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Future of self government to be decided.

By Len Kruzenga

Windspeaker Contributor


After a few unexpected delays, the Assembly of Manitoba Chiefs will finally be holding its special chief's assembly on the Framework Agreement Initiative (FAI) on April 8 and 9.

They've chosen the Hotel Fort Garry, where the FAI was originally signed, as the site for the special assembly.

That the meeting promises to be a pivotal one for the self government process in the province is highlighted by the fact that the long-awaited consultants report on the FAI process will finally be released.

Speculation regarding the delay in releasing the report--originally expected in February--prepared by independent consultants MAANG and Associates, has fueled speculation that Indian affairs Minister Jane Stewart was on the verge of announcing the cancellation of the FAI agreement, a rumour vigorously denied by Indian affairs sources in Ottawa. It is also rumored that a full one-third of Manitoba chief's are on record as opposing the FAI process in the province, which is also strenuously dismissed by both the FAI office and members of the chief's committee on the FAI.

"I can only tell you that the last meetings on the FAI both at the political and community levels continues to be very positive," said FAI communications officer Joy Keeper.

"People are getting past their original negativity and the misinformation that has been spread and are realizing that the FAI process here is far more comprehensive and profound in nature than anything that is going on elsewhere in Canada."

But the FAI process, once touted as a national template for self government negotiations in the country, stalled shortly after Phil Fontaine's departure to assume leadership of the Assembly of First Nations. And many of the key staff involved in the FAI negotiations followed the new national chief to assume new positions in Ottawa.

"For Phil this process was extremely important to him personally and he drove the activity at the FAI office," said longtime political observer Arnold Cook. "Since he left things just sort of ground to a halt and the chiefs opposed to the deal have really impeded any significant process because Bushie (Grand Chief of the AMC) lacks the dynamism and profile to get things moving."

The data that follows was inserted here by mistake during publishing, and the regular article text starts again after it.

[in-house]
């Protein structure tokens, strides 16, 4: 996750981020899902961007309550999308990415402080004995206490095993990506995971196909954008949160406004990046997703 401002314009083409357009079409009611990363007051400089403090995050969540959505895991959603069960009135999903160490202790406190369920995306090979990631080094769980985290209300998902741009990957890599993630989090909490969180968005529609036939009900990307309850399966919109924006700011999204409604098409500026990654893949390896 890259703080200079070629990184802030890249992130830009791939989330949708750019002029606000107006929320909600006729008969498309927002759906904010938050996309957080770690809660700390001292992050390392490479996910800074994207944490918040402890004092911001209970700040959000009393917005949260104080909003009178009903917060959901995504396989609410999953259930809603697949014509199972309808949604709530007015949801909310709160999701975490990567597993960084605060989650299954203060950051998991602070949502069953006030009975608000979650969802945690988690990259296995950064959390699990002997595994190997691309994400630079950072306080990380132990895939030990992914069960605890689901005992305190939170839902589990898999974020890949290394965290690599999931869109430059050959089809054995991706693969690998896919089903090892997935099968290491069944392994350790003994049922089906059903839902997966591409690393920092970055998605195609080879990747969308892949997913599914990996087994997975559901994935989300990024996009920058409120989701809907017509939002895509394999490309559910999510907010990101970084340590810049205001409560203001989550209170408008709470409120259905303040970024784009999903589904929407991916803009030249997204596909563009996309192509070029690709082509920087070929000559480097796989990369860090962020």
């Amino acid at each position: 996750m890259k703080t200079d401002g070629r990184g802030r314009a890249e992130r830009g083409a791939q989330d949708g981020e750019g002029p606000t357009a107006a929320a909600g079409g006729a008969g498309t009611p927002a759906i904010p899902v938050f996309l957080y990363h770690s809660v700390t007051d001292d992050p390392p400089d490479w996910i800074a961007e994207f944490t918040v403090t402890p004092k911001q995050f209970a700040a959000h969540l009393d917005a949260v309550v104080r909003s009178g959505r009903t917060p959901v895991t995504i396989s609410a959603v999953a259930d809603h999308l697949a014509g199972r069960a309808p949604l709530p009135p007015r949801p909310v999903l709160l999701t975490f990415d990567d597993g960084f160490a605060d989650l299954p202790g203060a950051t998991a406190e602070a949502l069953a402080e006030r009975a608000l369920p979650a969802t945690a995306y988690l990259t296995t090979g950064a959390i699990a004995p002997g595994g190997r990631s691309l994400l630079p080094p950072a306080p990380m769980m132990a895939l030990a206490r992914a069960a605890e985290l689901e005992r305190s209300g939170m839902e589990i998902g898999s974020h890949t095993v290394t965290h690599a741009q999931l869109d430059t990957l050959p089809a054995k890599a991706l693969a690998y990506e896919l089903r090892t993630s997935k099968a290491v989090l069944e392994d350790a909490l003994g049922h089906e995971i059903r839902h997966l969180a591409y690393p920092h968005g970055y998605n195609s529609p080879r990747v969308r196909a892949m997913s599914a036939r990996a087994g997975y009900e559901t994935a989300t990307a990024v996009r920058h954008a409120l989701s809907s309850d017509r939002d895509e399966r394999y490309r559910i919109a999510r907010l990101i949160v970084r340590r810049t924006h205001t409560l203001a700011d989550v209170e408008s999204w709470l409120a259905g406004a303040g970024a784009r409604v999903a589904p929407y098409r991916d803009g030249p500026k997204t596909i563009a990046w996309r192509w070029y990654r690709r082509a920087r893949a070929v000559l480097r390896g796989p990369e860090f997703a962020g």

Another problem the FAI process has experienced is a continuing debate over the $9 million budget of the FAI office.

The Manitoba chief's successfully wrested control of nearly half of the budget two years ago by directing funds to the reserves for community consultations on self government.

However recent revelations in some communities include allegations that community consultations have either not occurred at all, or have been redirected by some chiefs and councils.

But Keeper says the community consultation process continues to demonstrate its importance at the grassroots level as meetings continue to be well attended.

"The people are asking some really good questions and have developed a greater understanding of the process and the advantages self government will have for their communities."

Of particular interest at the assembly will be recommendations in the consultant's report on how to revive self government negotiations between the federal government and the FAI office, which stalled in 1997.

The federal negotiator walked away from the table citing the lack of a mandate to negotiate the terms presented by the FAI office.

That moment highlighted the fundamental ideological difference between the government and the FAI office.

For the FAI office the process is about negotiating comprehensive self government for Manitoba's First Nations and for the government it appears to be about the transfer of administrative control of programs and services to First Nations.

"This is going to be a dor or die moment for the FAI," said Cook, who attended the original FAI signing ceremonies in 1994. "The chief's will have to publicly show that they are fully committed to the process or the whole thing will simply fade away."

The federal government is also expected to be closely monitoring both the mood and the outcome of the assembly before it is prepared to restart negotiations and commit more funding to the process.

"Let's remember, these are politicians who don't want to sink any more time or money into a process unless they have some hope they can come out of it with an agreement that they can get someone political mileage out of," Cook added.

"As it is the feds have committed over $25 million to the FAI process and haven't got anything to show for it. They won't be prepared to do a whole lot more unless the chief's show signs that they're willing to do a deal and quickly before the next election."
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Author:Kruzenga, Len
Publication:Wind Speaker
Date:Apr 1, 1999
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